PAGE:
Don Everly, of Country-Rock Group The Everly Brothers, Dies at 84

Member of both rock & roll and country music hall of fames, the senior Everly brother passed at his home in Nashville

It was announced that Don Everly, the last surviving member of the Everly Brothers, died at his home in Nashville on Saturday at the age of 84. A representative for the singer confirmed his death to the Los Angeles Times, and at current time no cause of death has been disclosed.

In a statement to the Times the family shared: “Don lived by what he felt in his heart. Don expressed his appreciation for the ability to live his dreams ... with his soulmate and wife, Adela, and sharing the music that made him an Everly Brother.”

Don, along with younger brother Phil, as harmonizing Everly Brothers, were pioneers in the rock 'n roll genre but their sound and contributions were felt well beyond a single genre. The brother group were among the inaugural class inducted into the Rock & Roll Hall of Fame in 1986, alongside Buddy Holly, Chuck Berry, Elvis Presley, Little Richard, and now last surviving member of the class, Jerry Lee Lewis. The Grammys recognized the importance and success of the Brothers' career, presenting the brothers with the Grammy Lifetime Achievement Award in 1997. It was later, in 2001, that the Everly Brothers also took their place in the Country Music Hall of Fame.

As written by the CMHOF, "In purely commercial terms, the Everly Brothers were one of the most successful acts in popular music between 1957 and 1962. Only Elvis Presley, Pat Boone, and possibly Rick Nelson outsold them."

With a catalog of hits like "Wake Up Little Susie," "All I Have To Do Is Dream," and "Bye Bye Love," the harmonizing brothers, Don and Phil Everly, became influences to just about every vocal group that attempted harmonies. Perhaps it was Paul Simon's words in a 2004 essay for Rolling Stone that said it best, "The Everly Brothers' impact exceeds even their fame."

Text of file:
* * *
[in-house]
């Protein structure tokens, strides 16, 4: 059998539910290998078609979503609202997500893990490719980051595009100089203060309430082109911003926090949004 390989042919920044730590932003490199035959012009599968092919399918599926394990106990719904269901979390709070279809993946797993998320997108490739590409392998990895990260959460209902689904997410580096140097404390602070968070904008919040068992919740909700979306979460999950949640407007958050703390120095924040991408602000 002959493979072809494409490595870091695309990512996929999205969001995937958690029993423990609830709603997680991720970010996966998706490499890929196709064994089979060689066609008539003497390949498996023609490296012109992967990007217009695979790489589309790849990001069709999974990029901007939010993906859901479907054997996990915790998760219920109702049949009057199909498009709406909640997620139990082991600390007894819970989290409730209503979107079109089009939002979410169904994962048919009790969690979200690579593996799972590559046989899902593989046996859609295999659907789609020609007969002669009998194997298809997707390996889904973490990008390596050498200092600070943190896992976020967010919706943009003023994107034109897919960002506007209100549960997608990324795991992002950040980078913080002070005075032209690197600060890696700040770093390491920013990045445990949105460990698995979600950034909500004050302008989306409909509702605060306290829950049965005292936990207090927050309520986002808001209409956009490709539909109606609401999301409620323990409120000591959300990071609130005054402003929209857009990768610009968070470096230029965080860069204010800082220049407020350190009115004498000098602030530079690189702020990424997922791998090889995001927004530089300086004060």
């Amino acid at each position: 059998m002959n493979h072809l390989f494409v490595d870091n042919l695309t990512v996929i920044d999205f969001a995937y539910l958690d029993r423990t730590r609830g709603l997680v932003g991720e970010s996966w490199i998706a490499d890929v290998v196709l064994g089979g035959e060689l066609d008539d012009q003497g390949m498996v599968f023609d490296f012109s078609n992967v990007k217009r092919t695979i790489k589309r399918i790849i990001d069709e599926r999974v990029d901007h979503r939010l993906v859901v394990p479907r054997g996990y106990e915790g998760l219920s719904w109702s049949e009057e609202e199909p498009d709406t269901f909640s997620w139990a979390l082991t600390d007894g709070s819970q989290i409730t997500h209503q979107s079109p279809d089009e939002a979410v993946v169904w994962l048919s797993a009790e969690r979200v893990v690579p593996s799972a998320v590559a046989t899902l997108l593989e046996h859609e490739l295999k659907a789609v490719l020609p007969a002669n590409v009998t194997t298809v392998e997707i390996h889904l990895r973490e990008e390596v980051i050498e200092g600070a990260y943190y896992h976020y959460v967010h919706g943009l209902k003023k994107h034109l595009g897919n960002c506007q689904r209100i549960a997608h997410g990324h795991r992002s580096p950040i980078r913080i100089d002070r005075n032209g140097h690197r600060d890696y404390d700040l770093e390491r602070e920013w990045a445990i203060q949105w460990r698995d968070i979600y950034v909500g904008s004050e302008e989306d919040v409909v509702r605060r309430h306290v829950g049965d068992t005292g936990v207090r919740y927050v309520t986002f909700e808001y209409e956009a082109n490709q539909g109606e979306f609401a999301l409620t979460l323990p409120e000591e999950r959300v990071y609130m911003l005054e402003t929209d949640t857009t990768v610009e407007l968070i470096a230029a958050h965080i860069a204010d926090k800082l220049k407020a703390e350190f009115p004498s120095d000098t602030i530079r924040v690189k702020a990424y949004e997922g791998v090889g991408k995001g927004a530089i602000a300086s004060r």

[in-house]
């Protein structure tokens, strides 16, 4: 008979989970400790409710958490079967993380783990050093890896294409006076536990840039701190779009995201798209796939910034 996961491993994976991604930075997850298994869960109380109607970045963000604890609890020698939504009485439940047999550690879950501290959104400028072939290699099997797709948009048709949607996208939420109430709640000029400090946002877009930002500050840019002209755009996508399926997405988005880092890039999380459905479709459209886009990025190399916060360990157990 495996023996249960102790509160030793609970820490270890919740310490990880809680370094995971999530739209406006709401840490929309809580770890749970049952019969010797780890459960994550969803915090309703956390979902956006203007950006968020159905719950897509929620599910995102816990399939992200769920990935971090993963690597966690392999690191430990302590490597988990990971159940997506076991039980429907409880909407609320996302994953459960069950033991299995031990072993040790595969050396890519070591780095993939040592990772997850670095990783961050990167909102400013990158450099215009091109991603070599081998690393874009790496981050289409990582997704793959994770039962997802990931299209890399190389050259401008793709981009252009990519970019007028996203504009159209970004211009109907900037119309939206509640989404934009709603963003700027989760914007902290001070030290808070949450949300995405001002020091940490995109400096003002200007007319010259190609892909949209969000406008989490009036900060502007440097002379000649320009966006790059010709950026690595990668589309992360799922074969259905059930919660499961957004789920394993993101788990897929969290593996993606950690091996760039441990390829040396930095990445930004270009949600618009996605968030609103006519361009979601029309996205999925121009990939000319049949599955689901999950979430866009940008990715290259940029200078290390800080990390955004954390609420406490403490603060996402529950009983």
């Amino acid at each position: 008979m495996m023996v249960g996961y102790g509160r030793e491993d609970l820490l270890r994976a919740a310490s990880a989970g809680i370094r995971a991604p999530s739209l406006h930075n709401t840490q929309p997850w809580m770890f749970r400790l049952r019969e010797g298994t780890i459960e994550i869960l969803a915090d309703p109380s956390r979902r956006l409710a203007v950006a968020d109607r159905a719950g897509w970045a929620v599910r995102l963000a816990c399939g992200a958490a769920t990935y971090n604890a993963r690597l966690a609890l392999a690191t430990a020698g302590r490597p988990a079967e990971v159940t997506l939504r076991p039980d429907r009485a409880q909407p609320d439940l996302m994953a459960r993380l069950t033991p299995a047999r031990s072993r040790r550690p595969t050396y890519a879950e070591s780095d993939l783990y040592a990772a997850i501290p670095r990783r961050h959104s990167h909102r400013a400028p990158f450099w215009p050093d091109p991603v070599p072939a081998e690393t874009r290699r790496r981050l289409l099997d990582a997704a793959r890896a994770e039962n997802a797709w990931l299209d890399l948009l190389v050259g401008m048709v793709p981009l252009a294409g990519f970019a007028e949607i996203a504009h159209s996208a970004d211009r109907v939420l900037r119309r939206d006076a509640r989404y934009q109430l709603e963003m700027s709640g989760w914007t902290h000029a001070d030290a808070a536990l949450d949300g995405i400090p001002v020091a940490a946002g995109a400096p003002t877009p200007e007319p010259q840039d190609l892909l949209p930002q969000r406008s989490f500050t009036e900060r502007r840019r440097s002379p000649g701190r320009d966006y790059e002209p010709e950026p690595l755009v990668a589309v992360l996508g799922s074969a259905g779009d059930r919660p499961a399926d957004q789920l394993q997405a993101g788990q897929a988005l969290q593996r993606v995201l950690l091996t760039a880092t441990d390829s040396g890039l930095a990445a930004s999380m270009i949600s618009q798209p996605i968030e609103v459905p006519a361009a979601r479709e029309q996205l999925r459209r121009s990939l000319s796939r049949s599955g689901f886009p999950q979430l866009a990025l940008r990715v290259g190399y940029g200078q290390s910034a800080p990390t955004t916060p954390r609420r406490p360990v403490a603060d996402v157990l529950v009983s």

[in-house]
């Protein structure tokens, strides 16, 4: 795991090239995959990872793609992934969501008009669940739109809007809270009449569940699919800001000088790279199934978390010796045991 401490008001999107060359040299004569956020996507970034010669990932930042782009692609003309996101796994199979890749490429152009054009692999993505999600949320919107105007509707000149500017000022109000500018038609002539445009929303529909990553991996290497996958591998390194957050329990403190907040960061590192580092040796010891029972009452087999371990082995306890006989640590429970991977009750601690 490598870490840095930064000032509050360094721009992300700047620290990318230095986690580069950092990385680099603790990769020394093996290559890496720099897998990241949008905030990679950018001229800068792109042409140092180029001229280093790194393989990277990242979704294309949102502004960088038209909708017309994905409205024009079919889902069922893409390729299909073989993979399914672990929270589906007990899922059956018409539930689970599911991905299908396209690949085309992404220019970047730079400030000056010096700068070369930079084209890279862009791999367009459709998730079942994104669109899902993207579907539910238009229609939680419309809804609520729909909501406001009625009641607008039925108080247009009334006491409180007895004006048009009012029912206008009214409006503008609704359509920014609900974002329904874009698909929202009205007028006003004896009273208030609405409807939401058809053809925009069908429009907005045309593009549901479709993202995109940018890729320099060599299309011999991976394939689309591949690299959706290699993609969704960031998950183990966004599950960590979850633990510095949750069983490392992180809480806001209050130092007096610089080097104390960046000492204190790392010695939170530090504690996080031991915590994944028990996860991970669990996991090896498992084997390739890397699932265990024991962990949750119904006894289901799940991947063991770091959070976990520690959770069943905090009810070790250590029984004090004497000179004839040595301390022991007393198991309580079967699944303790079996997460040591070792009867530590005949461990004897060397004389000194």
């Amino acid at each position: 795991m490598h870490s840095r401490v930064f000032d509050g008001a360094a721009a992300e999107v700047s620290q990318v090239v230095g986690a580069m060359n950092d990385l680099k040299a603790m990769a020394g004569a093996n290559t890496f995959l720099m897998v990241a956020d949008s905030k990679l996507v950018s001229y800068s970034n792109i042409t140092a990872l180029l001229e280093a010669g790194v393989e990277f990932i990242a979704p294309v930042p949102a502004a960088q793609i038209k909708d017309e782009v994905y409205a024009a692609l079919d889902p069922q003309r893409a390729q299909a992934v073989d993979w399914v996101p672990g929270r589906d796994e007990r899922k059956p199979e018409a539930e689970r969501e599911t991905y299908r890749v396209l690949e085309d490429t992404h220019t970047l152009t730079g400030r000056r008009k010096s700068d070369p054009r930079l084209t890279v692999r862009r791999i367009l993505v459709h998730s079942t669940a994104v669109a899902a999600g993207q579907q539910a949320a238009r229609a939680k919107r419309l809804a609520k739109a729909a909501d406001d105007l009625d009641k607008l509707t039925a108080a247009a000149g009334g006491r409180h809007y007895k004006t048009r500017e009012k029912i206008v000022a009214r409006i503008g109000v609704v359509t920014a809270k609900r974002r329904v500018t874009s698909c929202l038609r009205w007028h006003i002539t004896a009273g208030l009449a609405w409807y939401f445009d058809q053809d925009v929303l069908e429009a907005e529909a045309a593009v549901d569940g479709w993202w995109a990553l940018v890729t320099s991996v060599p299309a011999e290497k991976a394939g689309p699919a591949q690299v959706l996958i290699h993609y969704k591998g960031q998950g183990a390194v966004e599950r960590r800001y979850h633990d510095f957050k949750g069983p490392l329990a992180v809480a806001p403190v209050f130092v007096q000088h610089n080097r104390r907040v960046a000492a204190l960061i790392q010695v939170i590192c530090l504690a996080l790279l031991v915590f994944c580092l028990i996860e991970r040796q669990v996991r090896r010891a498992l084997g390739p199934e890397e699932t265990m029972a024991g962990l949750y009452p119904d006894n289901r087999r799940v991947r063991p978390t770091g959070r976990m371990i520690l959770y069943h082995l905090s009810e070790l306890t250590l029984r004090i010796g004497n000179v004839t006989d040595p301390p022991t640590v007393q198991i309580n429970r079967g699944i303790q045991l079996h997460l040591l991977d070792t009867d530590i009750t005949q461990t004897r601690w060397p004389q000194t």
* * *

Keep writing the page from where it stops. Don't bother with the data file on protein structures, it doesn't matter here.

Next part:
And in a 2014 piece for, Calvin Gilbert highlighted the impact of the Everly Brothers by sharing five songs that gained new life after being covered by other artists.

“Bye Bye Love”: Simon & Garfunkel covered it on their Bridge Over Troubled Water album in 1970, and George Harrison revised a few of the lyrics for the version he recorded on his Dark Horse album in 1974.

“Gone, Gone, Gone”: Robert Plant and Alison Krauss covered on their Raising Sand album in 2009.

“Let It Be Me”: The song originated and France and had been recorded by others before the Everly Brothers tackled the English language version. One of their signature songs, it only reached No. 7 on the Billboard 100 chart. Nonetheless, the vocal harmonies the brothers created were used by others in several subsequent versions. Among those covering the song were Elvis Presley, Neil Diamond, Willie Nelson, Roberta Flack, Bob Dylan, Andy Williams, Sonny & Cher, Nancy Sinatra, Sam & Dave, Tom Jones and Glen Campbell and Bobbie Gentry.

“Love Hurts”: Roy Orbison, Cher, Rod Stewart, Jimmy Webb and Gram Parsons and Emmylou Harris all recorded their versions of the song that first appeared as an Everly Brothers album track in 1960. However, the best known recording is probably the hard rock ballad version by the band Nazareth, who took it to the Top 10 in 1976,

“When Will I Be Loved”: At the height of her success, Linda Ronstadt reached the Top 10 with her version of the song written by Phil.

Don Everly is survived by his mother, Margaret; his wife, Adela; his son, Edan; and his daughters Venetia, Stacy and Erin.

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